Some brand-new cards along with old favorites of mine are on sale for a one-day only pop-up market at the Deer Isle Artists Association from 10 am to 5 pm on Saturday, December 1 at the DIAA Gallery.
I’ve been wanting to paint a snow scene of Stonington for a long time, so this fall I buckled down and painted this watercolor of the town from the harbor.
I made cards of the painting, which are on sale at the pop-up market.
Cindy Bourque-Simonds, DIAA’s most tireless board member, runs the pop-up market by herself. “This is a different kind of a show for us, because many of our artists are trying something new and pricing them as affordable gifts,” she said for the official press release.
New Oil Paintings
For me, something new is an oil painting of the kayak launch at the Wooden Boat School in Brooklin, Maine.
That, too, is on sale at the pop-up market, along with a small oil painting of my friend Leslie Anderson. We painted together last fall on the top of Kezar Mountain in Little Deer Isle. As you can see I painted it loosely, which was quite fun.
Next on my agenda: I have some big — for me at least — wooden panels. They’re two feet by three feet, and I plan to finish them over the winter.
Part of the essence of island life, at least in Maine, is that summer comes to a screeching halt. All of a sudden the take-out shacks close, the summer homes close up and lobster gear (including fishing boats) start to fill the yards.
On Sept. 25, the Deer Isle Artists Association opened the final show of the season, “Essence of Island Life.” I don’t always pay as much attention as I should to the DIAA exhibit themes, but this time I did.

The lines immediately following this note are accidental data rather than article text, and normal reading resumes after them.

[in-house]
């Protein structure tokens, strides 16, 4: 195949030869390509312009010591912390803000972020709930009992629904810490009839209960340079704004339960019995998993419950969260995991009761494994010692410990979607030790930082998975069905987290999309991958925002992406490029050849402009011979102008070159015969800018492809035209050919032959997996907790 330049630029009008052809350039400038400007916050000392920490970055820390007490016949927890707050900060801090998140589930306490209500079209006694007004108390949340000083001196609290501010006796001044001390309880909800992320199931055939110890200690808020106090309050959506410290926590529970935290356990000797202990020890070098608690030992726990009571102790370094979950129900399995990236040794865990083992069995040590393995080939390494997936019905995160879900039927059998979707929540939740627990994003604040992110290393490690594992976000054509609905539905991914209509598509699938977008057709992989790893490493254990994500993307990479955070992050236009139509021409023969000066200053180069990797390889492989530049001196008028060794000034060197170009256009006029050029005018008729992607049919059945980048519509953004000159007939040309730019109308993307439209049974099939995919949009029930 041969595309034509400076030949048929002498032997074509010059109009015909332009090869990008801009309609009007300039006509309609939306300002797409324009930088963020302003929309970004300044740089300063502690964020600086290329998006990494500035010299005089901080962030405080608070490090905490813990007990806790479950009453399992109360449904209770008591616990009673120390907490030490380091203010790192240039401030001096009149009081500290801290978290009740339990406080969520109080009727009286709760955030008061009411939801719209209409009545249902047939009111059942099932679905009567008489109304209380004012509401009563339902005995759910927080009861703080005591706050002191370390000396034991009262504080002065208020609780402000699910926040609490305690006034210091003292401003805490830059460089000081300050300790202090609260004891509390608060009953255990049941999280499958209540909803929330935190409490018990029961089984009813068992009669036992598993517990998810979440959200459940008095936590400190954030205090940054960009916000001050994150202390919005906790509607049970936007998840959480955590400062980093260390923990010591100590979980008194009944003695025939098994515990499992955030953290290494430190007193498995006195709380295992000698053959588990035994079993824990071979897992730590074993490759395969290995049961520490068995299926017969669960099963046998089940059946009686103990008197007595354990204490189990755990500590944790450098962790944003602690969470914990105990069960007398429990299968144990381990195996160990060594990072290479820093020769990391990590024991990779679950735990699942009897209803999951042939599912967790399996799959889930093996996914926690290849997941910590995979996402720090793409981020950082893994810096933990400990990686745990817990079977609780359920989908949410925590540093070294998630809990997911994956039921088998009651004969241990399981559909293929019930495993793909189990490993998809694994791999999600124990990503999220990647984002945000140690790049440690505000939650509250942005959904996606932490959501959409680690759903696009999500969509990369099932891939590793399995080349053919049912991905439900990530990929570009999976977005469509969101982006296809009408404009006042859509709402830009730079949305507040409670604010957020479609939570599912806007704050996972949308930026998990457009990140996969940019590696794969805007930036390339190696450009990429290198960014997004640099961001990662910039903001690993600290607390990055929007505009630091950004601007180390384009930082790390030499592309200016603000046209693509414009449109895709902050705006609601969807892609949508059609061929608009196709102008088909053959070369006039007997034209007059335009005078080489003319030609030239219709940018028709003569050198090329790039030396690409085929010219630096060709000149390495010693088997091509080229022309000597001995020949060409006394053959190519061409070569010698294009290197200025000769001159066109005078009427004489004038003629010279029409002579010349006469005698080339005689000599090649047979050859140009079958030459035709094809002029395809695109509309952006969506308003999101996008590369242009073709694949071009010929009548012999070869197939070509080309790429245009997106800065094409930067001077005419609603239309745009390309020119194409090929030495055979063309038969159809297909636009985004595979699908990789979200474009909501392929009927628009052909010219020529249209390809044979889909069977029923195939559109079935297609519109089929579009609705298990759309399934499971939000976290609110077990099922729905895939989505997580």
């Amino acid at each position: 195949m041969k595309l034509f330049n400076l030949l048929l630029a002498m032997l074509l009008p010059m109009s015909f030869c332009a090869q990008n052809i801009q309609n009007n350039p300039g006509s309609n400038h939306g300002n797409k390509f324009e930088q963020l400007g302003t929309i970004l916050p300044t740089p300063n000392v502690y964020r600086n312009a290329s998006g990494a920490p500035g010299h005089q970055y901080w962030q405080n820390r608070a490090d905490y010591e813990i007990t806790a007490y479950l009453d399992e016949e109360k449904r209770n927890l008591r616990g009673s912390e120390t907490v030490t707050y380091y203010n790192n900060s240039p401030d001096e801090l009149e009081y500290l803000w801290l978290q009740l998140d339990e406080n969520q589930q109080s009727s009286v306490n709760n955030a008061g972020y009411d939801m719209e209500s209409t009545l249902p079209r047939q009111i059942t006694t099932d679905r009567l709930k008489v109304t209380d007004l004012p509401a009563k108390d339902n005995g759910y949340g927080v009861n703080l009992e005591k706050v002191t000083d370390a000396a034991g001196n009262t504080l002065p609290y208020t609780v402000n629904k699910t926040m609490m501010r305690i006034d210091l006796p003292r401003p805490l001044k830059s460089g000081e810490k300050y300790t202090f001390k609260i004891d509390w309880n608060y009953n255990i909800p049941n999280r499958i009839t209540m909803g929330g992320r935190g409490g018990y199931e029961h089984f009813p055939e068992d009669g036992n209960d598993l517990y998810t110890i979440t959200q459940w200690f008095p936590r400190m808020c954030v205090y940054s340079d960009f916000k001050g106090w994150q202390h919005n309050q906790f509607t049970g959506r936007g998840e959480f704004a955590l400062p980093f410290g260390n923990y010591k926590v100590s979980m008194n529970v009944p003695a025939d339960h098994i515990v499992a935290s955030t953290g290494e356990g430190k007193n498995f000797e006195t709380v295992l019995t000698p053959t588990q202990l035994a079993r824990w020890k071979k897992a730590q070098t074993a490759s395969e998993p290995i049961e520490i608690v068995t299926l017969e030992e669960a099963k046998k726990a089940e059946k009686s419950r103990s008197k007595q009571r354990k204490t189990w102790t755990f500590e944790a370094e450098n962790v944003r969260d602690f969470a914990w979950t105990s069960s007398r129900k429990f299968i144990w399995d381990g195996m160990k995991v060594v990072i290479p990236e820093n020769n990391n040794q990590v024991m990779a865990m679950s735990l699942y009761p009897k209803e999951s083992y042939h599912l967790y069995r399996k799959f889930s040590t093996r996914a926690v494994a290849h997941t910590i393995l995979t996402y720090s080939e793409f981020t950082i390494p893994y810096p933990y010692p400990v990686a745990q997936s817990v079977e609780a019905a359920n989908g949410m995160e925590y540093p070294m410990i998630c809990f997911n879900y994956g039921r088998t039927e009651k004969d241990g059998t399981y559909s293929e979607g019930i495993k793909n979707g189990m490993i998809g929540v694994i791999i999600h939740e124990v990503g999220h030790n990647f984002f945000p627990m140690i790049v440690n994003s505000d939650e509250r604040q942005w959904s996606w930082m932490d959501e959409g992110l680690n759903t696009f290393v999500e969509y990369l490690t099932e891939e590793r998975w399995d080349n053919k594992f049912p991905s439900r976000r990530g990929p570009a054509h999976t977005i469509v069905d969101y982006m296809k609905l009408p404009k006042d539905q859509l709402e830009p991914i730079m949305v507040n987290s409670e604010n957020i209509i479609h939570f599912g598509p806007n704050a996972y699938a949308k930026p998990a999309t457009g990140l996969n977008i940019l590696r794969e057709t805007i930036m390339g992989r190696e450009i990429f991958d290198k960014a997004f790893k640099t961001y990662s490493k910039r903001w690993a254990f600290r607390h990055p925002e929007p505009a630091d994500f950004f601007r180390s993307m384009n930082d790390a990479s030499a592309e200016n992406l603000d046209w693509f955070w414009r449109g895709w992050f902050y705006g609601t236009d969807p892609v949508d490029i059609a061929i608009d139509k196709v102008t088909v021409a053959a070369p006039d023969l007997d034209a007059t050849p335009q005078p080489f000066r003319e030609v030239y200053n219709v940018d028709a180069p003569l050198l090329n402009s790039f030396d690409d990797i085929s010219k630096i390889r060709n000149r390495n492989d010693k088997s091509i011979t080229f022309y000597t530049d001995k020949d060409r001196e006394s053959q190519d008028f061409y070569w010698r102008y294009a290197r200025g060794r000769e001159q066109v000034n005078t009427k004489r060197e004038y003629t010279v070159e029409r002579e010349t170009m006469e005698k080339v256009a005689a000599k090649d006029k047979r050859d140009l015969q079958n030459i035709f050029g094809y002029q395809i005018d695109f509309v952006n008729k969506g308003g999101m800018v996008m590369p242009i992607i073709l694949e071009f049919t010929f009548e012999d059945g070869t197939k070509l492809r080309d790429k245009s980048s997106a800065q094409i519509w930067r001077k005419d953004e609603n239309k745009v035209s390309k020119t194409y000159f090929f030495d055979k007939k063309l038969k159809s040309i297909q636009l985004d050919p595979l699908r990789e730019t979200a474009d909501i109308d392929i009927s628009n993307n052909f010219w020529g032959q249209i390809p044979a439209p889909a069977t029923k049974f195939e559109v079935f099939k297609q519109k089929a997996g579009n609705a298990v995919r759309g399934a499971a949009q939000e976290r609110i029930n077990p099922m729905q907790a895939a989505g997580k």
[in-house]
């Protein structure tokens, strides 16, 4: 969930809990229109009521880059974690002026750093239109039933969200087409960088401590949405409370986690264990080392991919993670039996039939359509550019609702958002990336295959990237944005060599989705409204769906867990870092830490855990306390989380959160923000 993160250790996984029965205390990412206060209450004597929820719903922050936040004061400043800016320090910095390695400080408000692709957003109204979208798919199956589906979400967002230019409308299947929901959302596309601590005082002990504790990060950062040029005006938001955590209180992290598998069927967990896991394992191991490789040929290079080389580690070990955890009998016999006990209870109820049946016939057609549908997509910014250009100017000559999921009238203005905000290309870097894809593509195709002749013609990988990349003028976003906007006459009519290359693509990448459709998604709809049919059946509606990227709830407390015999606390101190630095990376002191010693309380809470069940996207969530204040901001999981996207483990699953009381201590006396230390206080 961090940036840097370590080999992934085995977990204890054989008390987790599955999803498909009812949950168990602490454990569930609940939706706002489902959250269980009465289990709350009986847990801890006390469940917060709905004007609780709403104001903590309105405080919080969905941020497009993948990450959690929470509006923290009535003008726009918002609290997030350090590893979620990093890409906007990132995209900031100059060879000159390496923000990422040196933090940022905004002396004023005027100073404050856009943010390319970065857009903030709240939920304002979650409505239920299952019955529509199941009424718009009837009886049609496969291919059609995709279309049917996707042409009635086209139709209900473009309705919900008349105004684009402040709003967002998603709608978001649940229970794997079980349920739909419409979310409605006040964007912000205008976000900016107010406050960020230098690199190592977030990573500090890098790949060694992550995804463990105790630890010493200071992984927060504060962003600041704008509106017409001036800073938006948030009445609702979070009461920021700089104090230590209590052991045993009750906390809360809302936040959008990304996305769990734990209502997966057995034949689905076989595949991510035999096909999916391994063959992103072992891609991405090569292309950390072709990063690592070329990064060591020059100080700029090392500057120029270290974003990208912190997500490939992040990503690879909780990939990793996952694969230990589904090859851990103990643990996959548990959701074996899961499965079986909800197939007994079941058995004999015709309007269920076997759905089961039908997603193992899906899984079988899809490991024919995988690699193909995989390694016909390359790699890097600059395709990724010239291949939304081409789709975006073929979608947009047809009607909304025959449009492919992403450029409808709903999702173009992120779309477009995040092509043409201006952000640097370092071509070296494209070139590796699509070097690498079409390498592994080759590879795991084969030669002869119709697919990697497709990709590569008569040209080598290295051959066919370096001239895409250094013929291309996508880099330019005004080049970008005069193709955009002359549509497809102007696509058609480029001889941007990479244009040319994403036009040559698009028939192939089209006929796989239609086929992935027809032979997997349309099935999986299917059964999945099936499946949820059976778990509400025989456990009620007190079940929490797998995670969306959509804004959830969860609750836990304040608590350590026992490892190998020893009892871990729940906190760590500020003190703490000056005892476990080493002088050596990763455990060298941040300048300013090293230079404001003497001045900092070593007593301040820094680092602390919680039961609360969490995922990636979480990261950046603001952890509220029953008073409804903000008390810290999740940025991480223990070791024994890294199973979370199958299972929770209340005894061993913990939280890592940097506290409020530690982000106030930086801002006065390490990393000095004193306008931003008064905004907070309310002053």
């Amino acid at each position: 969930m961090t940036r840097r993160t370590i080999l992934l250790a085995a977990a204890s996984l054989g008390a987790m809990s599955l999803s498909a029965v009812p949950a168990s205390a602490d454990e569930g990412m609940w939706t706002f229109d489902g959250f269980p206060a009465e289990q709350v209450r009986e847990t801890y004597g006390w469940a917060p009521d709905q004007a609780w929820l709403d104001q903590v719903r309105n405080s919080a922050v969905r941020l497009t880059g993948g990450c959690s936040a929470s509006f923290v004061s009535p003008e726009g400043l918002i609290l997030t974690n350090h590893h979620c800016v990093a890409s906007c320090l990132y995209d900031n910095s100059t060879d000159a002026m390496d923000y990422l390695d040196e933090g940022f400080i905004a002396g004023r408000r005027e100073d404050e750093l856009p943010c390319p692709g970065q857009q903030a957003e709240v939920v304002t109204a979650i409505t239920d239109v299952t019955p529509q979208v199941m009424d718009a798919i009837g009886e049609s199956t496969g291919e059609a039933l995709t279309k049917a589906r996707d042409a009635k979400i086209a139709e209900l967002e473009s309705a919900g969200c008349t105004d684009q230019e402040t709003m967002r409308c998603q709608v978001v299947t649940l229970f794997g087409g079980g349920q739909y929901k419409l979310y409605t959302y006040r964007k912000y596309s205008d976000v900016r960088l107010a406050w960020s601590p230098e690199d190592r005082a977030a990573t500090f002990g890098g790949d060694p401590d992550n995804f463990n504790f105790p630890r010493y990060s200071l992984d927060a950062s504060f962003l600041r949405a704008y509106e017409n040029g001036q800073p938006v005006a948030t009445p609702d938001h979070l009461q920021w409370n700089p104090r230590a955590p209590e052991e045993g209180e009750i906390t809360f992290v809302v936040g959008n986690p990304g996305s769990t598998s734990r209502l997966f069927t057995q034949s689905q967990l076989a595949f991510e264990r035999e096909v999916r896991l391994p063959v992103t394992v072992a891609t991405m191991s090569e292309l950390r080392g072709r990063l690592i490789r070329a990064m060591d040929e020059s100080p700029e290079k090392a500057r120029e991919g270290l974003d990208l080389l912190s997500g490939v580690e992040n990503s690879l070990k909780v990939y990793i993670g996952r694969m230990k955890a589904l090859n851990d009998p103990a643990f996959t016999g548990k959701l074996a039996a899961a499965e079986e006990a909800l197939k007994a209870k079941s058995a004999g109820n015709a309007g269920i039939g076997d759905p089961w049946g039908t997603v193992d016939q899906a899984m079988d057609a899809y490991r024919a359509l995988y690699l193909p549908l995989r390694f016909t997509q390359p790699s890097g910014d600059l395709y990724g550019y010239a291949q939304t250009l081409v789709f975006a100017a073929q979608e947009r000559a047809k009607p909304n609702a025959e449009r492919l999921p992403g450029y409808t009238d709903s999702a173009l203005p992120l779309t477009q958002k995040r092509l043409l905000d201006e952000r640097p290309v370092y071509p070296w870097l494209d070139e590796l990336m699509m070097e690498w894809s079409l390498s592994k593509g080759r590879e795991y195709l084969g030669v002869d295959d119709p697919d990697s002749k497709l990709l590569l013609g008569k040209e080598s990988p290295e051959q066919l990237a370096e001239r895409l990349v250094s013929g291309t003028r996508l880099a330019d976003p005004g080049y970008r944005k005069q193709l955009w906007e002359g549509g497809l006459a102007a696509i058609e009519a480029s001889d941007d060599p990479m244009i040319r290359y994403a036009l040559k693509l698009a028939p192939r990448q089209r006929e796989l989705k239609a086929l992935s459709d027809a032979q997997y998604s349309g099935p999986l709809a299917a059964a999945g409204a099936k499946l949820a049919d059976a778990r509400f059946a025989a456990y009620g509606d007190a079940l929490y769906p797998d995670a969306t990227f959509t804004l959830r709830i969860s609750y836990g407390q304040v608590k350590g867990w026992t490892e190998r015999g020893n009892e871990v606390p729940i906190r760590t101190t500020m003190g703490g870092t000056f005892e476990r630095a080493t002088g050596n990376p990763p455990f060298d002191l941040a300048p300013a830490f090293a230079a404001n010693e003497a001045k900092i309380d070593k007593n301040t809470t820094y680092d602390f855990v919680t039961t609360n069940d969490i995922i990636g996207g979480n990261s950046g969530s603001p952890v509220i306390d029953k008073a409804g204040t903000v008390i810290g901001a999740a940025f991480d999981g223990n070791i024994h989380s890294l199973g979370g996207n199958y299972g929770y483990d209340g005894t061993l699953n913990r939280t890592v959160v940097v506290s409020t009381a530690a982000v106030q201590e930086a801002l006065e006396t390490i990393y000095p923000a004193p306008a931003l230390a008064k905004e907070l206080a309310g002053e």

Essence of Island Life
I submitted three oil paintings and three watercolors, and all arguably depict the essence of island life. Two small oils feature Eggemoggin Reach, which separates Deer Isle from what William Butler Yeats once called ‘the old bitter continent.’
And then the biggest oil painting I’ve ever done: Naskeag Point. OK, Naskeag Point is a peninsula in Brooklin, Maine, which isn’t exactly an island. But I think the trees, the islands, the water and the clouds do give a fair representation of the essence of island life.
My watercolor Powder Island shows a familiar scene in Stonington Harbor. Fishing boats and dories pass it all day long on the way to and from Fish Pier. The quarries on Crotch Island used to store powder on that middle island for blasting rock. The island quarries are a whole ‘nother story that can wait.
The vantage point for Powder Island is from Inn on the Harbor. Dan and I stayed there while deciding exactly which coastal town in Maine we should move to. The inn helped us make up our mind.
One of the inn’s new owners, Dana Durst, was walking on a sandbar in Smalls Cove late one afternoon in July. Smalls Cove faces west and gets tremendous sunsets, but I almost prefer the quality of the pre-sunset light. I really like this painting, and I kind of hope no one buys it. Which usually means someone will.
So if you’re in Deer Isle, stop by and see The Essence of Island Life: An exhibit of baskets, painting, photography, pottery and weaving.The reception with artists (which, sadly, I will miss) is on Sunday, Sept. 30, from 3-5 pm at the DIAA gallery in Deer Isle.
The popular Small Works exhibit begins at the Deer Isle Artist Association on August 28 at 10 am and runs for two weeks.
I have seven small paintings in the show, including four oil paintings of Ames Pond, two watercolors of Brooksville, Maine, and one watercolor of Ossipee Mountain in New Hampshire.